lr vs bigip 2

The first assumption we're making (and I think it's a good assumption) is that if someone deployed an application and is using it within the context of the business (or line of business or department or, well, you get the picture) then it's important enough to need some service. Maybe that's just scale or availability, maybe it needs security or a performance-boosting push, but it probably needs something. What it needs may be dependent on the number of users, the criticality of the application to productivity and profit, and the sensitivity of the data it interacts with.

Given that set of criteria, you can start to see that business critical and major line of business applications - ERP, Sharepoint, Exchange, etc... - have few instances but thousands of users. These apps require high availability, massive scale, security and often performance boosts. They need multiple application services.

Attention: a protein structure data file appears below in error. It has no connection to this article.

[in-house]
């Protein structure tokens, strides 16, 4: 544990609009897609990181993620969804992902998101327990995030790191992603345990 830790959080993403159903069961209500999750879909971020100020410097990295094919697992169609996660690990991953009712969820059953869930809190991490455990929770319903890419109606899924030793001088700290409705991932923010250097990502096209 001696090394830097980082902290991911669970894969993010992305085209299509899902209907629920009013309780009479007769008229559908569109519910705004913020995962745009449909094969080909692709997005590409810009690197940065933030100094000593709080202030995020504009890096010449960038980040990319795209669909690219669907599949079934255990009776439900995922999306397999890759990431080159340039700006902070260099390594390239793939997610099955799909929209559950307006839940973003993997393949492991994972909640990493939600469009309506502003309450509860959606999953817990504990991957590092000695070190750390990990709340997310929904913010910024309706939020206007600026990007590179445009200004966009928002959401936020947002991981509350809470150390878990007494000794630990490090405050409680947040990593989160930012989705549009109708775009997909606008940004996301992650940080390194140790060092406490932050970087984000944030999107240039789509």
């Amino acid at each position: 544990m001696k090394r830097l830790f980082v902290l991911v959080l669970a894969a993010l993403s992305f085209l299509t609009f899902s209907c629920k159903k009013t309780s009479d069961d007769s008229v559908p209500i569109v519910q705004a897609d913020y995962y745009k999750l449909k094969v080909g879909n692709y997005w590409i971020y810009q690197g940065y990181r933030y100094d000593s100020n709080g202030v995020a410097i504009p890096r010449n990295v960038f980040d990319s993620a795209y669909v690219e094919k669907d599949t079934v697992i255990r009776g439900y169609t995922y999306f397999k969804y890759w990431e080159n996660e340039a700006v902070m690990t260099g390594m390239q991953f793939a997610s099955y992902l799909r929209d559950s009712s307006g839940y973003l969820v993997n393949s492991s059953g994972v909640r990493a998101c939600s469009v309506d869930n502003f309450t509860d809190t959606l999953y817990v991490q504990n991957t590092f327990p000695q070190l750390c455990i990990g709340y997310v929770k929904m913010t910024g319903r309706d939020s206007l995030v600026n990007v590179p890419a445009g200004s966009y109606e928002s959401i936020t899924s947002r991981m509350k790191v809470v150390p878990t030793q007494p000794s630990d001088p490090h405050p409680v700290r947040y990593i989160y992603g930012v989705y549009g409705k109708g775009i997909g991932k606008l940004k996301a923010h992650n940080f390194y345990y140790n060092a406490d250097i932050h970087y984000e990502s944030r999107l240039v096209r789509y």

That means BIG-IP*, and probably BIG-IP on F5 hardware or, perhaps, the deployment of a High Performance Services Fabric comprised of many BIG-IP VE using F5 Synthesis. Either way, you're talking high capacity BIG-IP.

As we move down the triangular stack, we start running into line of business apps that number in the hundreds, and may have hundreds of users. These apps are of two ilk:

1. Those that require multiple application services, and

2. Those that require data path programmability

Now, the app may need one or the other or both.

The first question to ask (and this isn't obvious) is what protocols do the applications support?